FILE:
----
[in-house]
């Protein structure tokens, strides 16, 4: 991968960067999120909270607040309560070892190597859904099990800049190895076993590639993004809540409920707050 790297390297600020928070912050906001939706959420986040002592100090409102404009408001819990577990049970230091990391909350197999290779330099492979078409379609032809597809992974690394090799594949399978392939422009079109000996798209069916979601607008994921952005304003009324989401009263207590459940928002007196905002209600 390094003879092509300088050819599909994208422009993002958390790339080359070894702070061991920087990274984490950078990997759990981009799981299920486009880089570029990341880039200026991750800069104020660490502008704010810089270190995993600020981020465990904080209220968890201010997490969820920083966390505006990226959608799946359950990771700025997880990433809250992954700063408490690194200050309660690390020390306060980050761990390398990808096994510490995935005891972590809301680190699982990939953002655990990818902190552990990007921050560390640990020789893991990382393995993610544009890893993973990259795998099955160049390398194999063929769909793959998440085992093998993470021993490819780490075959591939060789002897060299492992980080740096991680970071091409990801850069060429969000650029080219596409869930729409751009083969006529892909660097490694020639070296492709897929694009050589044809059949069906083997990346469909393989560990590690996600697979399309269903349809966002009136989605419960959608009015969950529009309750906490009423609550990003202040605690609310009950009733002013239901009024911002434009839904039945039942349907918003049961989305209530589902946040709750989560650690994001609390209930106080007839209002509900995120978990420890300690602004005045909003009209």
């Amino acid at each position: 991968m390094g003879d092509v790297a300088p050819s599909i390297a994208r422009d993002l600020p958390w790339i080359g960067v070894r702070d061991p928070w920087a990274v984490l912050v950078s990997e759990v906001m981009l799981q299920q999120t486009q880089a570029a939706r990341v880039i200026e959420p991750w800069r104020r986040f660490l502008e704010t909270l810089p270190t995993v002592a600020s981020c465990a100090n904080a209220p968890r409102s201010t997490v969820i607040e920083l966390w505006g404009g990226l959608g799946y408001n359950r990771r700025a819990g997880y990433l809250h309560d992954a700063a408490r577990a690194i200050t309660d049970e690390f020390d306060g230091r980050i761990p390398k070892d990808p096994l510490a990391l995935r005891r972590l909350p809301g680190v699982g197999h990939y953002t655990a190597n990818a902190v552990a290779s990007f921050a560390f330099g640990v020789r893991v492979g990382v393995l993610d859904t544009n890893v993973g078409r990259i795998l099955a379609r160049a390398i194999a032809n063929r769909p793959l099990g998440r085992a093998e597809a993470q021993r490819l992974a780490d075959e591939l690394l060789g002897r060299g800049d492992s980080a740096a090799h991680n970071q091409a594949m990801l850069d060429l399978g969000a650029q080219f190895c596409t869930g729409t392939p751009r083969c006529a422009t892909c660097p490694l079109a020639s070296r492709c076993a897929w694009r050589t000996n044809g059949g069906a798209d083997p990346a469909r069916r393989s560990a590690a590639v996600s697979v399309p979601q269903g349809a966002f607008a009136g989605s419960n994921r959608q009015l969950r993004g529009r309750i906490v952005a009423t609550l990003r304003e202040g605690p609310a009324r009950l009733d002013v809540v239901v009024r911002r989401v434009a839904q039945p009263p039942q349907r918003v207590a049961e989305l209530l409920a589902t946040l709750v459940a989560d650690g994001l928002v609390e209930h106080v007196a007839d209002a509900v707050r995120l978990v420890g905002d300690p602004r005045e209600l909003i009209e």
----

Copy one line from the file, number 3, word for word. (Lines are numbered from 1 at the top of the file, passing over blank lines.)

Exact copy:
């Amino acid at each position: 991968m390094g003879d092509v790297a300088p050819s599909i390297a994208r422009d993002l600020p958390w790339i080359g960067v070894r702070d061991p928070w920087a990274v984490l912050v950078s990997e759990v906001m981009l799981q299920q999120t486009q880089a570029a939706r990341v880039i200026e959420p991750w800069r104020r986040f660490l502008e704010t909270l810089p270190t995993v002592a600020s981020c465990a100090n904080a209220p968890r409102s201010t997490v969820i607040e920083l966390w505006g404009g990226l959608g799946y408001n359950r990771r700025a819990g997880y990433l809250h309560d992954a700063a408490r577990a690194i200050t309660d049970e690390f020390d306060g230091r980050i761990p390398k070892d990808p096994l510490a990391l995935r005891r972590l909350p809301g680190v699982g197999h990939y953002t655990a190597n990818a902190v552990a290779s990007f921050a560390f330099g640990v020789r893991v492979g990382v393995l993610d859904t544009n890893v993973g078409r990259i795998l099955a379609r160049a390398i194999a032809n063929r769909p793959l099990g998440r085992a093998e597809a993470q021993r490819l992974a780490d075959e591939l690394l060789g002897r060299g800049d492992s980080a740096a090799h991680n970071q091409a594949m990801l850069d060429l399978g969000a650029q080219f190895c596409t869930g729409t392939p751009r083969c006529a422009t892909c660097p490694l079109a020639s070296r492709c076993a897929w694009r050589t000996n044809g059949g069906a798209d083997p990346a469909r069916r393989s560990a590690a590639v996600s697979v399309p979601q269903g349809a966002f607008a009136g989605s419960n994921r959608q009015l969950r993004g529009r309750i906490v952005a009423t609550l990003r304003e202040g605690p609310a009324r009950l009733d002013v809540v239901v009024r911002r989401v434009a839904q039945p009263p039942q349907r918003v207590a049961e989305l209530l409920a589902t946040l709750v459940a989560d650690g994001l928002v609390e209930h106080v007196a007839d209002a509900v707050r995120l978990v420890g905002d300690p602004r005045e209600l909003i009209e």